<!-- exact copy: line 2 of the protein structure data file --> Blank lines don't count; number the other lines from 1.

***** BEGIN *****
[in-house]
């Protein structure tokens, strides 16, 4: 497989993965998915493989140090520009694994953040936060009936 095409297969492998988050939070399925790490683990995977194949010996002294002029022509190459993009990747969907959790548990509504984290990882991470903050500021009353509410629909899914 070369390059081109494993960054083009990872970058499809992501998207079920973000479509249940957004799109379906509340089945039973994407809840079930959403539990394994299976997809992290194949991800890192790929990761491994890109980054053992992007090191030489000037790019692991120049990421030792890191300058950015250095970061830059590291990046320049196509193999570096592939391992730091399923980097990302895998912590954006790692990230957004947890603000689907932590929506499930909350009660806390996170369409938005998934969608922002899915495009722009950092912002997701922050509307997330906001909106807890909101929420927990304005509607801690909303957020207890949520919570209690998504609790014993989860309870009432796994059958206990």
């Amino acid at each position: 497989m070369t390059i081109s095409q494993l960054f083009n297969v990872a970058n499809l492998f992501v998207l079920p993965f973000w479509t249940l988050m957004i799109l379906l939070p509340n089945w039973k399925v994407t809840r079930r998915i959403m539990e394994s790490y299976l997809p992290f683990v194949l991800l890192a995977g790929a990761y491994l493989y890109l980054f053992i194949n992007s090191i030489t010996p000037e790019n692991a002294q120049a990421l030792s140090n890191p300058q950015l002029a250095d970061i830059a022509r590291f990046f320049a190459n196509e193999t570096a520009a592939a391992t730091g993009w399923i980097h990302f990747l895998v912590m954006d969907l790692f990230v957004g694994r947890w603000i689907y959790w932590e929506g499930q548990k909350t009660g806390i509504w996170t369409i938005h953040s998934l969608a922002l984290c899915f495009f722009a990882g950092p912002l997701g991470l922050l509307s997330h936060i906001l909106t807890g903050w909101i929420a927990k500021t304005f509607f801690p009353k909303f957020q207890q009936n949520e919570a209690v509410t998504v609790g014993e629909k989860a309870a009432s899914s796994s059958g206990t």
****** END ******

């Protein structure tokens, strides 16, 4: 497989993965998915493989140090520009694994953040936060009936 095409297969492998988050939070399925790490683990995977194949010996002294002029022509190459993009990747969907959790548990509504984290990882991470903050500021009353509410629909899914 070369390059081109494993960054083009990872970058499809992501998207079920973000479509249940957004799109379906509340089945039973994407809840079930959403539990394994299976997809992290194949991800890192790929990761491994890109980054053992992007090191030489000037790019692991120049990421030792890191300058950015250095970061830059590291990046320049196509193999570096592939391992730091399923980097990302895998912590954006790692990230957004947890603000689907932590929506499930909350009660806390996170369409938005998934969608922002899915495009722009950092912002997701922050509307997330906001909106807890909101929420927990304005509607801690909303957020207890949520919570209690998504609790014993989860309870009432796994059958206990």